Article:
Harrison Mumia, President of Atheists in Kenya, wasn’t surprised by all the attention Pope Francis received yesterday when he visited the country. But he couldn’t believe that his government, one that also has the separation of church and state built into its Constitution, declared it a “public holiday.” That was a step too far, he writes at CNN, causing him to file a lawsuit in court to have the holiday nullified:
Article 8 of the Kenyan Constitution guarantees the separation of church and state. It states that there shall be not state religion. The fact that Christians constitute a majority of Kenyans does not entitle them to impose their beliefs and practices on the rest of the nation.
The declaration of a public holiday by the Kenyan Government on the basis of the Pope’s visit to Kenya grossly violated the principle of separation of church and state under article 8.
I have a lot of respect for Pope Francis, yet I believe it is the duty of every Kenyan to protect and defend the constitution. We must honor the provisions of the constitution to keep religion out of the public arena.
Mumia’s lawsuit has already received plenty of backlash, including an editorial denouncing his actions as “disrespectful”:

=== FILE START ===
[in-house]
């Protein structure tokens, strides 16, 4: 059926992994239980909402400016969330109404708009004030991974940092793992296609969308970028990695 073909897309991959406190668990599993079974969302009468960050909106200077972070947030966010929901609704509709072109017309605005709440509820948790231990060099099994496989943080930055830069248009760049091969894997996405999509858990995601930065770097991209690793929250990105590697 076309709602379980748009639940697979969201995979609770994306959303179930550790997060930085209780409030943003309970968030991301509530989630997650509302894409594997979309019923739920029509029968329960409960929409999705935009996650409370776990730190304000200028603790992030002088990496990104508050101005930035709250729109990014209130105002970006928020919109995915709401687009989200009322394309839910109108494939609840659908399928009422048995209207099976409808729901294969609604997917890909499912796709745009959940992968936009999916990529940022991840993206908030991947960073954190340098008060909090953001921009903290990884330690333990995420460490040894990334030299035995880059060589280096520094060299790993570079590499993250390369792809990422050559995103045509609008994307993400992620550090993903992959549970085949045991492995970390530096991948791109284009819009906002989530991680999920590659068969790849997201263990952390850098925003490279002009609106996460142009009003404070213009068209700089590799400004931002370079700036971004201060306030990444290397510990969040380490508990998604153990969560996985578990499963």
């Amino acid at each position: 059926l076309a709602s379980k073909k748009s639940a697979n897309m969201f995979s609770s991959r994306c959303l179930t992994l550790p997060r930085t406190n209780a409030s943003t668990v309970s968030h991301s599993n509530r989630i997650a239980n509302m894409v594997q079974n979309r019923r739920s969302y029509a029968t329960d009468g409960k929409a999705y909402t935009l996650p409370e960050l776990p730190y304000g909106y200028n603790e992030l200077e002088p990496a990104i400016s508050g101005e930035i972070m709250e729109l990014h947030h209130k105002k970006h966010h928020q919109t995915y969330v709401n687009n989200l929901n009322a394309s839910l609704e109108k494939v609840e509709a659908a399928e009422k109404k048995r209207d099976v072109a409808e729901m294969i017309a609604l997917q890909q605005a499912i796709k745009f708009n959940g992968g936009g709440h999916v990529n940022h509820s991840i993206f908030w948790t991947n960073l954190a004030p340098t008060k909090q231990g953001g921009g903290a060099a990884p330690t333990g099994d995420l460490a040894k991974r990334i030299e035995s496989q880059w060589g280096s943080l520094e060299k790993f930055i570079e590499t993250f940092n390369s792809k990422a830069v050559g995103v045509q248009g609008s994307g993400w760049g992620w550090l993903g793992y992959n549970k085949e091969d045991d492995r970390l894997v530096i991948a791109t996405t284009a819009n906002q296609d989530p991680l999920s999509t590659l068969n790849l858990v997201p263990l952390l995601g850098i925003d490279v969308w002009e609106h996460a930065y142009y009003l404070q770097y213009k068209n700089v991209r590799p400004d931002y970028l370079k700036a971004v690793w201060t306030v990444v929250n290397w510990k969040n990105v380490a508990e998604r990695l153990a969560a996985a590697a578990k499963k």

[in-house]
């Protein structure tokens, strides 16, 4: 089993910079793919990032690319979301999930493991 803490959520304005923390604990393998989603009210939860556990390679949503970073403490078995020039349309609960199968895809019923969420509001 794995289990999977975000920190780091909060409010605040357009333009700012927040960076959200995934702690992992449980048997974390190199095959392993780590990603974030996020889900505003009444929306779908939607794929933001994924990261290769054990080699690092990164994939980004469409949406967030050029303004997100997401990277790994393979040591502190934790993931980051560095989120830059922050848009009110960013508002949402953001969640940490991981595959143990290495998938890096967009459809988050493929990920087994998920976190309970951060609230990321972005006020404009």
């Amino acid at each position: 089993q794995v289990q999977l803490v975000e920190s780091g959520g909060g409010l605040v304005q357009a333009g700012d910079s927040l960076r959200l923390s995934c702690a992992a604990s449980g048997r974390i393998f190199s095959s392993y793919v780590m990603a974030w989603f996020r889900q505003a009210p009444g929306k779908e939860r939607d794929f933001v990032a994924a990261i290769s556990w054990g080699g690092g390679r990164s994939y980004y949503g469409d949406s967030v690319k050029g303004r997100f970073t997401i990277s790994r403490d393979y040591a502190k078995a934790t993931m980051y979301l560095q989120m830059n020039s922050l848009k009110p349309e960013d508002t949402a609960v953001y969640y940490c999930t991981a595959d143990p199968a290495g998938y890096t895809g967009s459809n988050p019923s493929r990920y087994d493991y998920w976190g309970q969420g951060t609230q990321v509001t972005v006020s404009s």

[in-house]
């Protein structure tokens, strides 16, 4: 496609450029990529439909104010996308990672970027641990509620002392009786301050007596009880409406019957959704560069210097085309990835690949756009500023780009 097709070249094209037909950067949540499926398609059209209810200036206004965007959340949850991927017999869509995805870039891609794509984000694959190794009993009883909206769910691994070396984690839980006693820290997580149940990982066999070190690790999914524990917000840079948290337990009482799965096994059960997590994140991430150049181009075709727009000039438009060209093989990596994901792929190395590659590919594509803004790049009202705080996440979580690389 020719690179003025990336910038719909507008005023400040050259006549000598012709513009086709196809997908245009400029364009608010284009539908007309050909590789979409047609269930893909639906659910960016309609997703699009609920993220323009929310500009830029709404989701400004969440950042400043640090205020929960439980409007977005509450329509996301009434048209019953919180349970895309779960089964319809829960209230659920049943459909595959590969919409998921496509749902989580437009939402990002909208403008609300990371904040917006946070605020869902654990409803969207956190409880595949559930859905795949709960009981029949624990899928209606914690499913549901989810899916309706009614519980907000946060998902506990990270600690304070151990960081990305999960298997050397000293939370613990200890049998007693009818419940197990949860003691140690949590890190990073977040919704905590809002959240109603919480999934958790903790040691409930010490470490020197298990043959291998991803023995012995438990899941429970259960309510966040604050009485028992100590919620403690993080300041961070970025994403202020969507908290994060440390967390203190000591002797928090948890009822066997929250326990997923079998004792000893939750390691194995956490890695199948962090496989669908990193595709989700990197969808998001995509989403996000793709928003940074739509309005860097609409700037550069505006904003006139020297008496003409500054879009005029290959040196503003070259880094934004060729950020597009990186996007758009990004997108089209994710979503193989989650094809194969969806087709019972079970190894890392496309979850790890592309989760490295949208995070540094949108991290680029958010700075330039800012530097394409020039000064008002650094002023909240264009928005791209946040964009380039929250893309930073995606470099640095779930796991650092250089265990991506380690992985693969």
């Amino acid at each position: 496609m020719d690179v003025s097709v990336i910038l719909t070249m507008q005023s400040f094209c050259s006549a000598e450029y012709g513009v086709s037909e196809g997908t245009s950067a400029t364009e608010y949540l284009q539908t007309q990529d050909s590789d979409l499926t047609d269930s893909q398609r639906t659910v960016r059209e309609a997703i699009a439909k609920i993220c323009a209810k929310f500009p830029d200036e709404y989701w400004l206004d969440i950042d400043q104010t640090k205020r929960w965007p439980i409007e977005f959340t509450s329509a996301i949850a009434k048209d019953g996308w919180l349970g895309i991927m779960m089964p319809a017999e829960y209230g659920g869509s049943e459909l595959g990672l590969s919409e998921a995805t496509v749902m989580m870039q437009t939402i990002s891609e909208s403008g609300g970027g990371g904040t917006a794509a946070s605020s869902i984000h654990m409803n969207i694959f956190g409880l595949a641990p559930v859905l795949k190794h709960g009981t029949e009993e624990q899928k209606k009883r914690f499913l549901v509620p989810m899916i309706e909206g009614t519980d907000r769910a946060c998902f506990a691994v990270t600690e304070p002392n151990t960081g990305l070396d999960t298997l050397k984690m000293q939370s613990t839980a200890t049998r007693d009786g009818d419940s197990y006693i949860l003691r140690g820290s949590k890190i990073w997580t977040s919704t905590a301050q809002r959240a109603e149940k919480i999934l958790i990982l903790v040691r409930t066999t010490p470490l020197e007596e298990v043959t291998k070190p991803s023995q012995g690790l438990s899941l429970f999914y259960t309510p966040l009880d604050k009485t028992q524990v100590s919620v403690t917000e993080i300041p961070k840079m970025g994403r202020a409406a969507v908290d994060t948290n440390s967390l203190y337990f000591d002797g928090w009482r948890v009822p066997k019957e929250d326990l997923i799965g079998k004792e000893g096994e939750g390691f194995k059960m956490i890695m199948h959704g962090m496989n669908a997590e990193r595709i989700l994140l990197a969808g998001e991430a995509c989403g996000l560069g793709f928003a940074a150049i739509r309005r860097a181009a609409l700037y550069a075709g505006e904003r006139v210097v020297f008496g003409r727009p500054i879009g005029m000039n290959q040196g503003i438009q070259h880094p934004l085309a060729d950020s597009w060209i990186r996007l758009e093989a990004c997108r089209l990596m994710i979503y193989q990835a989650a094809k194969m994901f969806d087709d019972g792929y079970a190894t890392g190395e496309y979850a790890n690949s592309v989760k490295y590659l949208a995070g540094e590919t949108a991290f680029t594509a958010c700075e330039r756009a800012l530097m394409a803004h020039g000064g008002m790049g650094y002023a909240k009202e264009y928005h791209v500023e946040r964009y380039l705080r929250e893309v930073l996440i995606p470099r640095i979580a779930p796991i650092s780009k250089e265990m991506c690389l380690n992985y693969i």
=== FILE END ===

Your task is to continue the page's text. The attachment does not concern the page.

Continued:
The group Atheists in Kenya has filed a case in the High Court to have the national holiday declared in honour of Pope Francis’ visit to Kenya nullified.
This is ludicrous, disrespectful, narrow-minded and clearly a publicity stunt.
The [atheist] group is free to NOT stay home from work and NOT reflect and pray.
That is the essence of freedom of worship and freedom of association as enshrined in the constitution.
Atheism.org says, “Atheism is not a disbelief in gods or a denial of gods; it is a lack of belief in gods. Older dictionaries define atheism as ‘a belief that there is no God’.”
Atheists in Kenya have come up with a third definition — to despise believers in a state that is secular for all intents and purposes.
That stance relegates them to the fringe.
They have disrespected Pope Francis and millions of Kenyans.
This is the sort of nasty pushback Mumia has to deal with. Saying that the Pope’s visit is no cause for a government-sanctioned holiday isn’t a publicity stunt. It’s a valid defense of the nation’s own laws. Just because Christians are in the majority is no reason to look away from the Constitution when it suits their needs. Challenging religious privilege is something every Kenyan should be doing.
Keep in mind that Mumia is not asking anyone to ignore or protest the Pope. He’s not trying to recruit atheists or create some sort of atheist holiday. He’s simply saying the government shouldn’t be in the business of honoring the head of the Catholic Church in a way they would never grant other religious or non-religious leaders.
What’s upsetting is that Mumia appears to be alone in calling attention to this issue.